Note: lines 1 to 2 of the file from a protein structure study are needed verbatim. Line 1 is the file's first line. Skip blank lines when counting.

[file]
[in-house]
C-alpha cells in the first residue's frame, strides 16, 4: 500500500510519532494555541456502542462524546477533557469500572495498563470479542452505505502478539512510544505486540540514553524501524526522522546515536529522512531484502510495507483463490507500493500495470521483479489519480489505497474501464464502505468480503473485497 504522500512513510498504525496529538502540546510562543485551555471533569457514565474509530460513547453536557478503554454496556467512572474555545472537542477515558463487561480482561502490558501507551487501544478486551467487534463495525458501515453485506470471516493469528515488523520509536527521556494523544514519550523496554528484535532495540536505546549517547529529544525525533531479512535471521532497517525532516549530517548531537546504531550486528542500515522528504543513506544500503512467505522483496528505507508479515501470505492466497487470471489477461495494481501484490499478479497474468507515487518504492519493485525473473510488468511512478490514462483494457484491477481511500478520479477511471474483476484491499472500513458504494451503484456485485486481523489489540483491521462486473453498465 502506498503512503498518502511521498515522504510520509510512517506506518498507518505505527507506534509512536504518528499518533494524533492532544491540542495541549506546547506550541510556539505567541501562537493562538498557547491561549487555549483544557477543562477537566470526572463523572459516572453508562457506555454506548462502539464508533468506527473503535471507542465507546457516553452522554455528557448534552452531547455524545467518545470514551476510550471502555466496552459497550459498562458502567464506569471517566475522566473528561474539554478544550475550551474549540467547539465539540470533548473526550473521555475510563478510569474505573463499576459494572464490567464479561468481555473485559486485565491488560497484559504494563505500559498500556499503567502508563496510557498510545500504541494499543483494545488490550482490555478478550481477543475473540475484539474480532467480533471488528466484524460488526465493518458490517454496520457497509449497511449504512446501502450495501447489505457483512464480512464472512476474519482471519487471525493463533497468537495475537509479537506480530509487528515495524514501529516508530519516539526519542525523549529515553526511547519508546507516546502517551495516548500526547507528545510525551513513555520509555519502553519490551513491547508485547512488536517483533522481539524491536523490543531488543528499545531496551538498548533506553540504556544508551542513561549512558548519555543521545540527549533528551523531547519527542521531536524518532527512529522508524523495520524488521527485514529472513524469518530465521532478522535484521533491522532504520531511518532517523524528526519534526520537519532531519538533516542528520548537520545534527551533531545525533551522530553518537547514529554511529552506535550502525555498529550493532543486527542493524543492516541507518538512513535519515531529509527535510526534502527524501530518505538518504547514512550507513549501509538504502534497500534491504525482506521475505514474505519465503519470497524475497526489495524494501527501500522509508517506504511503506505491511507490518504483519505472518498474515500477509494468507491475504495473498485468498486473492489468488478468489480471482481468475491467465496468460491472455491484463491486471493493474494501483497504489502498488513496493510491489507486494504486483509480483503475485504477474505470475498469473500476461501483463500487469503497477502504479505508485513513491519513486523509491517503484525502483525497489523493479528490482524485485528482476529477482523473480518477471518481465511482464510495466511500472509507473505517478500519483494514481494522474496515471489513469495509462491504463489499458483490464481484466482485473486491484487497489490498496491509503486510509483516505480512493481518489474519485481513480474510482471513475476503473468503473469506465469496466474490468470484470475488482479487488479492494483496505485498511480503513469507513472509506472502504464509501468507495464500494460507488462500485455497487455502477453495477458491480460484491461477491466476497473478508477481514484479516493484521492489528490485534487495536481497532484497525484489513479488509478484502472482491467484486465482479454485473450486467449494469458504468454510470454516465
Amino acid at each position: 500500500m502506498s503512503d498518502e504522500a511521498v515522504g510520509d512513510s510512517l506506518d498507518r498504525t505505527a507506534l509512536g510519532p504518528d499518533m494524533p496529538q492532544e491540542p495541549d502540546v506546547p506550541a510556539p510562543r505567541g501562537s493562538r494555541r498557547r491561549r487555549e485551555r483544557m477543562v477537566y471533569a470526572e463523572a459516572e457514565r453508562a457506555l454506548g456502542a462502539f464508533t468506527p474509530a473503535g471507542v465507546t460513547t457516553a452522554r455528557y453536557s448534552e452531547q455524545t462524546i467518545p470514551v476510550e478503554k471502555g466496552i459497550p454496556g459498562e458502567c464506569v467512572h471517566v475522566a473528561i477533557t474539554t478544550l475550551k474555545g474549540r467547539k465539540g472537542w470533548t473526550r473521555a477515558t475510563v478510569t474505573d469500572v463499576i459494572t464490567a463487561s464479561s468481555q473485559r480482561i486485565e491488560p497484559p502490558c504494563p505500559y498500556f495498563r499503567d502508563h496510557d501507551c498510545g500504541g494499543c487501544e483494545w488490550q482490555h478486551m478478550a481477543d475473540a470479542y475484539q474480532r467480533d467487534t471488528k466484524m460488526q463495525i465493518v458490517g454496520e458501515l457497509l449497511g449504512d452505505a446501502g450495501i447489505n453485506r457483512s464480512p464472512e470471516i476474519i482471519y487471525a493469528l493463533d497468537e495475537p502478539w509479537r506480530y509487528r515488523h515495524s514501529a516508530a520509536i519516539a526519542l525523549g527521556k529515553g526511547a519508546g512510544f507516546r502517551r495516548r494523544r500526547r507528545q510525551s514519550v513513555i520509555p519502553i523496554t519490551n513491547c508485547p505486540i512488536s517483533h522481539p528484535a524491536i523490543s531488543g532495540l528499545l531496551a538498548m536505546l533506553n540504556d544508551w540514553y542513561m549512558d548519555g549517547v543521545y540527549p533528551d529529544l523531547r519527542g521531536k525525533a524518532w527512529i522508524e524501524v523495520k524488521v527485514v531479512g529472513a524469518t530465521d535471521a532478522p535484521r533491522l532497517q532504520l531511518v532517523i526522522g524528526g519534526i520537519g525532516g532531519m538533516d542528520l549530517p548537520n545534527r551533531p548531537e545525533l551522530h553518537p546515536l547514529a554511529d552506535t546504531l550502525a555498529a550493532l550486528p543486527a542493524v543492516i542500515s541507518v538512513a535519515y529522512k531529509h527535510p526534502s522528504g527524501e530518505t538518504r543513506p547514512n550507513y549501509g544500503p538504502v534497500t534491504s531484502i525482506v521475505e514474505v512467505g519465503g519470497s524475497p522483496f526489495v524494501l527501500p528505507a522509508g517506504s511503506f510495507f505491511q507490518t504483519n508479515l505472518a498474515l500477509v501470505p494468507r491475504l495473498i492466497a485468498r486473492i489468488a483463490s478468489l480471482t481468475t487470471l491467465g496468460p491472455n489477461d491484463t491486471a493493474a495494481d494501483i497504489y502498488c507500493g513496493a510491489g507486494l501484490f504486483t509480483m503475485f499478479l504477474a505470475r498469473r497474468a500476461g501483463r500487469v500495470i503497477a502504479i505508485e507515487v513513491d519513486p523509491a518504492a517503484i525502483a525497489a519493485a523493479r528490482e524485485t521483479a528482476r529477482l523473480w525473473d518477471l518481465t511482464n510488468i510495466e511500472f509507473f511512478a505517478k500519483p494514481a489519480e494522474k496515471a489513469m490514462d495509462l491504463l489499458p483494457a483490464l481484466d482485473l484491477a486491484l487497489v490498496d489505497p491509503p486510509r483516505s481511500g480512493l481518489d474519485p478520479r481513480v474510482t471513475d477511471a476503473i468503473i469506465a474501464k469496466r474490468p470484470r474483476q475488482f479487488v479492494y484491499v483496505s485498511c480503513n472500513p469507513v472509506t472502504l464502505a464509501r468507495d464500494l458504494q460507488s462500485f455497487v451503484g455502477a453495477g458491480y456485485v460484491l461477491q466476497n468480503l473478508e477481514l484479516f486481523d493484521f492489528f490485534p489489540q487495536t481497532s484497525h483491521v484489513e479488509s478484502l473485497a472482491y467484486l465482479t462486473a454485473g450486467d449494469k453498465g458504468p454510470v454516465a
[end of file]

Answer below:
[in-house]
C-alpha cells in the first residue's frame, strides 16, 4: 500500500510519532494555541456502542462524546477533557469500572495498563470479542452505505502478539512510544505486540540514553524501524526522522546515536529522512531484502510495507483463490507500493500495470521483479489519480489505497474501464464502505468480503473485497 504522500512513510498504525496529538502540546510562543485551555471533569457514565474509530460513547453536557478503554454496556467512572474555545472537542477515558463487561480482561502490558501507551487501544478486551467487534463495525458501515453485506470471516493469528515488523520509536527521556494523544514519550523496554528484535532495540536505546549517547529529544525525533531479512535471521532497517525532516549530517548531537546504531550486528542500515522528504543513506544500503512467505522483496528505507508479515501470505492466497487470471489477461495494481501484490499478479497474468507515487518504492519493485525473473510488468511512478490514462483494457484491477481511500478520479477511471474483476484491499472500513458504494451503484456485485486481523489489540483491521462486473453498465 502506498503512503498518502511521498515522504510520509510512517506506518498507518505505527507506534509512536504518528499518533494524533492532544491540542495541549506546547506550541510556539505567541501562537493562538498557547491561549487555549483544557477543562477537566470526572463523572459516572453508562457506555454506548462502539464508533468506527473503535471507542465507546457516553452522554455528557448534552452531547455524545467518545470514551476510550471502555466496552459497550459498562458502567464506569471517566475522566473528561474539554478544550475550551474549540467547539465539540470533548473526550473521555475510563478510569474505573463499576459494572464490567464479561468481555473485559486485565491488560497484559504494563505500559498500556499503567502508563496510557498510545500504541494499543483494545488490550482490555478478550481477543475473540475484539474480532467480533471488528466484524460488526465493518458490517454496520457497509449497511449504512446501502450495501447489505457483512464480512464472512476474519482471519487471525493463533497468537495475537509479537506480530509487528515495524514501529516508530519516539526519542525523549529515553526511547519508546507516546502517551495516548500526547507528545510525551513513555520509555519502553519490551513491547508485547512488536517483533522481539524491536523490543531488543528499545531496551538498548533506553540504556544508551542513561549512558548519555543521545540527549533528551523531547519527542521531536524518532527512529522508524523495520524488521527485514529472513524469518530465521532478522535484521533491522532504520531511518532517523524528526519534526520537519532531519538533516542528520548537520545534527551533531545525533551522530553518537547514529554511529552506535550502525555498529550493532543486527542493524543492516541507518538512513535519515531529509527535510526534502527524501530518505538518504547514512550507513549501509538504502534497500534491504525482506521475505514474505519465503519470497524475497526489495524494501527501500522509508517506504511503506505491511507490518504483519505472518498474515500477509494468507491475504495473498485468498486473492489468488478468489480471482481468475491467465496468460491472455491484463491486471493493474494501483497504489502498488513496493510491489507486494504486483509480483503475485504477474505470475498469473500476461501483463500487469503497477502504479505508485513513491519513486523509491517503484525502483525497489523493479528490482524485485528482476529477482523473480518477471518481465511482464510495466511500472509507473505517478500519483494514481494522474496515471489513469495509462491504463489499458483490464481484466482485473486491484487497489490498496491509503486510509483516505480512493481518489474519485481513480474510482471513475476503473468503473469506465469496466474490468470484470475488482479487488479492494483496505485498511480503513469507513472509506472502504464509501468507495464500494460507488462500485455497487455502477453495477458491480460484491461477491466476497473478508477481514484479516493484521492489528490485534487495536481497532484497525484489513479488509478484502472482491467484486465482479454485473450486467449494469458504468454510470454516465